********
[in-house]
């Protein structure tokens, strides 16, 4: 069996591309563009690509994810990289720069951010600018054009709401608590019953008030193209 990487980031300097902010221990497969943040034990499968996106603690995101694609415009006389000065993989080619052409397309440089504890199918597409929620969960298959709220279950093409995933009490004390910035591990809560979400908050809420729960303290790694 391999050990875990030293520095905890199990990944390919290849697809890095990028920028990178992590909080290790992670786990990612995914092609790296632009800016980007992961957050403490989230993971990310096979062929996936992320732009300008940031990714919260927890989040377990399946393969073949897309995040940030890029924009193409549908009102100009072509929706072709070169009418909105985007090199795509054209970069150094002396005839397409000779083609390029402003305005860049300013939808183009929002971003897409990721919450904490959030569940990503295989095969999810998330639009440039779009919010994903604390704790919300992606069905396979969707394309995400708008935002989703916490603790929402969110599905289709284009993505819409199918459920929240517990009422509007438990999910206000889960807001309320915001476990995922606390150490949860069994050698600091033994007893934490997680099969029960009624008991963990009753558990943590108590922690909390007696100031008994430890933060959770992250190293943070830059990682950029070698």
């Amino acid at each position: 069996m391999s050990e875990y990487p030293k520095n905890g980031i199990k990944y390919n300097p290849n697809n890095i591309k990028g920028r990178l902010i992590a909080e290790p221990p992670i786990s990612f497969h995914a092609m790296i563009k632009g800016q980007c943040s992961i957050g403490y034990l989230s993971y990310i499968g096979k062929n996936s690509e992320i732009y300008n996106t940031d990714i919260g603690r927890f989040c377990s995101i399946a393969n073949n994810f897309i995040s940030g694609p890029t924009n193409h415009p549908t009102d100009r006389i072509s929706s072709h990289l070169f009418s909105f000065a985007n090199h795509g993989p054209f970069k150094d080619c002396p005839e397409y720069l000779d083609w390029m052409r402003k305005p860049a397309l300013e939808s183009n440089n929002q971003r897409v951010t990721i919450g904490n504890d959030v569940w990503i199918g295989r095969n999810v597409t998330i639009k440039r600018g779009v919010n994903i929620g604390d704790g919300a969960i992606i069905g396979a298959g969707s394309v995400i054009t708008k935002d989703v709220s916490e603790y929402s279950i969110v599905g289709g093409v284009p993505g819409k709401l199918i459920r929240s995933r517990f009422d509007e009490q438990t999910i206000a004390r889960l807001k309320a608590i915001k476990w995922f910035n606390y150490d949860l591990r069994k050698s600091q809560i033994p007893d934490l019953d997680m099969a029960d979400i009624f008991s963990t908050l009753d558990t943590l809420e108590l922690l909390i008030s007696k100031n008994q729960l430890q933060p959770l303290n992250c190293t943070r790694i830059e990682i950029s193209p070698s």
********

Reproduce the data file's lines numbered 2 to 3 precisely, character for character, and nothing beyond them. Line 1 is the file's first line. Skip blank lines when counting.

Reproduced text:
């Protein structure tokens, strides 16, 4: 069996591309563009690509994810990289720069951010600018054009709401608590019953008030193209 990487980031300097902010221990497969943040034990499968996106603690995101694609415009006389000065993989080619052409397309440089504890199918597409929620969960298959709220279950093409995933009490004390910035591990809560979400908050809420729960303290790694 391999050990875990030293520095905890199990990944390919290849697809890095990028920028990178992590909080290790992670786990990612995914092609790296632009800016980007992961957050403490989230993971990310096979062929996936992320732009300008940031990714919260927890989040377990399946393969073949897309995040940030890029924009193409549908009102100009072509929706072709070169009418909105985007090199795509054209970069150094002396005839397409000779083609390029402003305005860049300013939808183009929002971003897409990721919450904490959030569940990503295989095969999810998330639009440039779009919010994903604390704790919300992606069905396979969707394309995400708008935002989703916490603790929402969110599905289709284009993505819409199918459920929240517990009422509007438990999910206000889960807001309320915001476990995922606390150490949860069994050698600091033994007893934490997680099969029960009624008991963990009753558990943590108590922690909390007696100031008994430890933060959770992250190293943070830059990682950029070698």
């Amino acid at each position: 069996m391999s050990e875990y990487p030293k520095n905890g980031i199990k990944y390919n300097p290849n697809n890095i591309k990028g920028r990178l902010i992590a909080e290790p221990p992670i786990s990612f497969h995914a092609m790296i563009k632009g800016q980007c943040s992961i957050g403490y034990l989230s993971y990310i499968g096979k062929n996936s690509e992320i732009y300008n996106t940031d990714i919260g603690r927890f989040c377990s995101i399946a393969n073949n994810f897309i995040s940030g694609p890029t924009n193409h415009p549908t009102d100009r006389i072509s929706s072709h990289l070169f009418s909105f000065a985007n090199h795509g993989p054209f970069k150094d080619c002396p005839e397409y720069l000779d083609w390029m052409r402003k305005p860049a397309l300013e939808s183009n440089n929002q971003r897409v951010t990721i919450g904490n504890d959030v569940w990503i199918g295989r095969n999810v597409t998330i639009k440039r600018g779009v919010n994903i929620g604390d704790g919300a969960i992606i069905g396979a298959g969707s394309v995400i054009t708008k935002d989703v709220s916490e603790y929402s279950i969110v599905g289709g093409v284009p993505g819409k709401l199918i459920r929240s995933r517990f009422d509007e009490q438990t999910i206000a004390r889960l807001k309320a608590i915001k476990w995922f910035n606390y150490d949860l591990r069994k050698s600091q809560i033994p007893d934490l019953d997680m099969a029960d979400i009624f008991s963990t908050l009753d558990t943590l809420e108590l922690l909390i008030s007696k100031n008994q729960l430890q933060p959770l303290n992250c190293t943070r790694i830059e990682i950029s193209p070698s």